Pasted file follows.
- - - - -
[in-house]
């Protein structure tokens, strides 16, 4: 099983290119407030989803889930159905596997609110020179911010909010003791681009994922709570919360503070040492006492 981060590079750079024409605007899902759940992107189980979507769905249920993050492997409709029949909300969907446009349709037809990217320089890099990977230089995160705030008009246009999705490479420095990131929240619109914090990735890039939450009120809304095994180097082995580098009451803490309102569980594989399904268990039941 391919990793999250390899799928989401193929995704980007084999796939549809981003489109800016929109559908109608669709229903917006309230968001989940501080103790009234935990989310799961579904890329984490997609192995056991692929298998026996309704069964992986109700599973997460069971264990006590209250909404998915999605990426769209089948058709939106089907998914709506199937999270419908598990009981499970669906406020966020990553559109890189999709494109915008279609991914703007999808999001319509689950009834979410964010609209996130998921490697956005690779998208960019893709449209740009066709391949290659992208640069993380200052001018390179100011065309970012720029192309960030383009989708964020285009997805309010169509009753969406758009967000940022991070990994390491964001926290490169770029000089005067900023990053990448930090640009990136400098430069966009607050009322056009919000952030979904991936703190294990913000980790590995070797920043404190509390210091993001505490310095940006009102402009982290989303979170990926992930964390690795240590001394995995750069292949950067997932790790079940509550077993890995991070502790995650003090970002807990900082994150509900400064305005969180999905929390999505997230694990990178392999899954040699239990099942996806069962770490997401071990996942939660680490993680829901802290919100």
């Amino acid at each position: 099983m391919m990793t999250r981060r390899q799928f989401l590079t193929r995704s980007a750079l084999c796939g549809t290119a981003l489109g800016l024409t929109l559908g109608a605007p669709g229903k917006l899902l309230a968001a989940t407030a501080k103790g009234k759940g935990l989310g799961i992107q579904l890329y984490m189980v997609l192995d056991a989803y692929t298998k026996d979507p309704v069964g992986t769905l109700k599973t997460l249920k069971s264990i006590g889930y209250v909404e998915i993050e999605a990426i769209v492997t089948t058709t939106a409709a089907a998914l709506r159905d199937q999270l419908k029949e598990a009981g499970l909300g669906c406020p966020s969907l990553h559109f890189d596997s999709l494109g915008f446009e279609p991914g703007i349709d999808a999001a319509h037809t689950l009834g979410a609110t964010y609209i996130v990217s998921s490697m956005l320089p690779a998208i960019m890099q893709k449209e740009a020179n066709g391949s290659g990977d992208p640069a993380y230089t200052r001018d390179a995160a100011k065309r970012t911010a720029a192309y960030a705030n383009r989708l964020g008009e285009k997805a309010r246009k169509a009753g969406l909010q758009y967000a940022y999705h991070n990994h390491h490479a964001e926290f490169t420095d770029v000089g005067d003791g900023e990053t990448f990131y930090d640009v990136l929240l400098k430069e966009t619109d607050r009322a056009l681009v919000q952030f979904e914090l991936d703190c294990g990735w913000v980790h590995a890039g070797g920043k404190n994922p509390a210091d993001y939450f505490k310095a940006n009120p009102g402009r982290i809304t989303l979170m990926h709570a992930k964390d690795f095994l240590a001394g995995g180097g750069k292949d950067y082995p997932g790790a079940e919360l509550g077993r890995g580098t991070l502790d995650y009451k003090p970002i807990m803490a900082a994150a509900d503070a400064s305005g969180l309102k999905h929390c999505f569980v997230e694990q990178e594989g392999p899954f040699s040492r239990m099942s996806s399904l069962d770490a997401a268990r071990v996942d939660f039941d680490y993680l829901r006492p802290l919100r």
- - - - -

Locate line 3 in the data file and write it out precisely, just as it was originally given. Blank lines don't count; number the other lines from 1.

């Amino acid at each position: 099983m391919m990793t999250r981060r390899q799928f989401l590079t193929r995704s980007a750079l084999c796939g549809t290119a981003l489109g800016l024409t929109l559908g109608a605007p669709g229903k917006l899902l309230a968001a989940t407030a501080k103790g009234k759940g935990l989310g799961i992107q579904l890329y984490m189980v997609l192995d056991a989803y692929t298998k026996d979507p309704v069964g992986t769905l109700k599973t997460l249920k069971s264990i006590g889930y209250v909404e998915i993050e999605a990426i769209v492997t089948t058709t939106a409709a089907a998914l709506r159905d199937q999270l419908k029949e598990a009981g499970l909300g669906c406020p966020s969907l990553h559109f890189d596997s999709l494109g915008f446009e279609p991914g703007i349709d999808a999001a319509h037809t689950l009834g979410a609110t964010y609209i996130v990217s998921s490697m956005l320089p690779a998208i960019m890099q893709k449209e740009a020179n066709g391949s290659g990977d992208p640069a993380y230089t200052r001018d390179a995160a100011k065309r970012t911010a720029a192309y960030a705030n383009r989708l964020g008009e285009k997805a309010r246009k169509a009753g969406l909010q758009y967000a940022y999705h991070n990994h390491h490479a964001e926290f490169t420095d770029v000089g005067d003791g900023e990053t990448f990131y930090d640009v990136l929240l400098k430069e966009t619109d607050r009322a056009l681009v919000q952030f979904e914090l991936d703190c294990g990735w913000v980790h590995a890039g070797g920043k404190n994922p509390a210091d993001y939450f505490k310095a940006n009120p009102g402009r982290i809304t989303l979170m990926h709570a992930k964390d690795f095994l240590a001394g995995g180097g750069k292949d950067y082995p997932g790790a079940e919360l509550g077993r890995g580098t991070l502790d995650y009451k003090p970002i807990m803490a900082a994150a509900d503070a400064s305005g969180l309102k999905h929390c999505f569980v997230e694990q990178e594989g392999p899954f040699s040492r239990m099942s996806s399904l069962d770490a997401a268990r071990v996942d939660f039941d680490y993680l829901r006492p802290l919100r």